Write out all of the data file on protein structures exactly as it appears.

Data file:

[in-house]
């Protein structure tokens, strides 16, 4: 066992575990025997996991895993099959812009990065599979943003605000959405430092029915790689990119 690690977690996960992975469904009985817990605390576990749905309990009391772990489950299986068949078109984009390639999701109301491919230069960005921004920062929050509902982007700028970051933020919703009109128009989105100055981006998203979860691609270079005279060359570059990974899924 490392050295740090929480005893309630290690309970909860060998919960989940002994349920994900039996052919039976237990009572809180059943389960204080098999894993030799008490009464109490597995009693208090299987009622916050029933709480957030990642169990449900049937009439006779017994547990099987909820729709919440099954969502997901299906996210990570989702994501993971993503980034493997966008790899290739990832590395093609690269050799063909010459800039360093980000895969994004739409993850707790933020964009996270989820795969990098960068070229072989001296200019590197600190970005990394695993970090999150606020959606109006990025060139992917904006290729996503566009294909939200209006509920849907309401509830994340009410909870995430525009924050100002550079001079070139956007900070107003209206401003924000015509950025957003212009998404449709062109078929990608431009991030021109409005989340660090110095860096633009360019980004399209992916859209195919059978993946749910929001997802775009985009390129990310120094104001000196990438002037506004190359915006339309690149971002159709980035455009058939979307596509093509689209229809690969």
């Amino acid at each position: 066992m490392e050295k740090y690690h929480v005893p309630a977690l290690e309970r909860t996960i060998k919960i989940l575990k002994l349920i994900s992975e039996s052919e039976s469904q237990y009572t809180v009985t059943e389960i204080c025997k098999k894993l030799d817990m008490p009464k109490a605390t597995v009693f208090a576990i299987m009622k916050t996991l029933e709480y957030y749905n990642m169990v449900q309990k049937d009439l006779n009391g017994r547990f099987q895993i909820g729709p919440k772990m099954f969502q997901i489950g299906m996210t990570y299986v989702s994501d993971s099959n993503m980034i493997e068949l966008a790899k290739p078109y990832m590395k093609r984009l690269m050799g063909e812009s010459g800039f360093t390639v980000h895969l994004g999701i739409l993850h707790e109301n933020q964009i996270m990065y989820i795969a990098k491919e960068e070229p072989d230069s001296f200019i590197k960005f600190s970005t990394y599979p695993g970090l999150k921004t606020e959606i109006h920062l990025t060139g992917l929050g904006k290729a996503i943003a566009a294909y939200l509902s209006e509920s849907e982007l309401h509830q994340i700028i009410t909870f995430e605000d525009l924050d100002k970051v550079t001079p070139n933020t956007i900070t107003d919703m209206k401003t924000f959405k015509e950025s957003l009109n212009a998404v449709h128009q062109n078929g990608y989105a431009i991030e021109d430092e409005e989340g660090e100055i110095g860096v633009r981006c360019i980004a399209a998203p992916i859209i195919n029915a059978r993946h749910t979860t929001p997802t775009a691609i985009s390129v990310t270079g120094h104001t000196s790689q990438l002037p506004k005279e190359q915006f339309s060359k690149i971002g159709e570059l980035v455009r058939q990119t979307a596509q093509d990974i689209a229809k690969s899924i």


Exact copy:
[in-house]
């Protein structure tokens, strides 16, 4: 066992575990025997996991895993099959812009990065599979943003605000959405430092029915790689990119 690690977690996960992975469904009985817990605390576990749905309990009391772990489950299986068949078109984009390639999701109301491919230069960005921004920062929050509902982007700028970051933020919703009109128009989105100055981006998203979860691609270079005279060359570059990974899924 490392050295740090929480005893309630290690309970909860060998919960989940002994349920994900039996052919039976237990009572809180059943389960204080098999894993030799008490009464109490597995009693208090299987009622916050029933709480957030990642169990449900049937009439006779017994547990099987909820729709919440099954969502997901299906996210990570989702994501993971993503980034493997966008790899290739990832590395093609690269050799063909010459800039360093980000895969994004739409993850707790933020964009996270989820795969990098960068070229072989001296200019590197600190970005990394695993970090999150606020959606109006990025060139992917904006290729996503566009294909939200209006509920849907309401509830994340009410909870995430525009924050100002550079001079070139956007900070107003209206401003924000015509950025957003212009998404449709062109078929990608431009991030021109409005989340660090110095860096633009360019980004399209992916859209195919059978993946749910929001997802775009985009390129990310120094104001000196990438002037506004190359915006339309690149971002159709980035455009058939979307596509093509689209229809690969």
């Amino acid at each position: 066992m490392e050295k740090y690690h929480v005893p309630a977690l290690e309970r909860t996960i060998k919960i989940l575990k002994l349920i994900s992975e039996s052919e039976s469904q237990y009572t809180v009985t059943e389960i204080c025997k098999k894993l030799d817990m008490p009464k109490a605390t597995v009693f208090a576990i299987m009622k916050t996991l029933e709480y957030y749905n990642m169990v449900q309990k049937d009439l006779n009391g017994r547990f099987q895993i909820g729709p919440k772990m099954f969502q997901i489950g299906m996210t990570y299986v989702s994501d993971s099959n993503m980034i493997e068949l966008a790899k290739p078109y990832m590395k093609r984009l690269m050799g063909e812009s010459g800039f360093t390639v980000h895969l994004g999701i739409l993850h707790e109301n933020q964009i996270m990065y989820i795969a990098k491919e960068e070229p072989d230069s001296f200019i590197k960005f600190s970005t990394y599979p695993g970090l999150k921004t606020e959606i109006h920062l990025t060139g992917l929050g904006k290729a996503i943003a566009a294909y939200l509902s209006e509920s849907e982007l309401h509830q994340i700028i009410t909870f995430e605000d525009l924050d100002k970051v550079t001079p070139n933020t956007i900070t107003d919703m209206k401003t924000f959405k015509e950025s957003l009109n212009a998404v449709h128009q062109n078929g990608y989105a431009i991030e021109d430092e409005e989340g660090e100055i110095g860096v633009r981006c360019i980004a399209a998203p992916i859209i195919n029915a059978r993946h749910t979860t929001p997802t775009a691609i985009s390129v990310t270079g120094h104001t000196s790689q990438l002037p506004k005279e190359q915006f339309s060359k690149i971002g159709e570059l980035v455009r058939q990119t979307a596509q093509d990974i689209a229809k690969s899924i």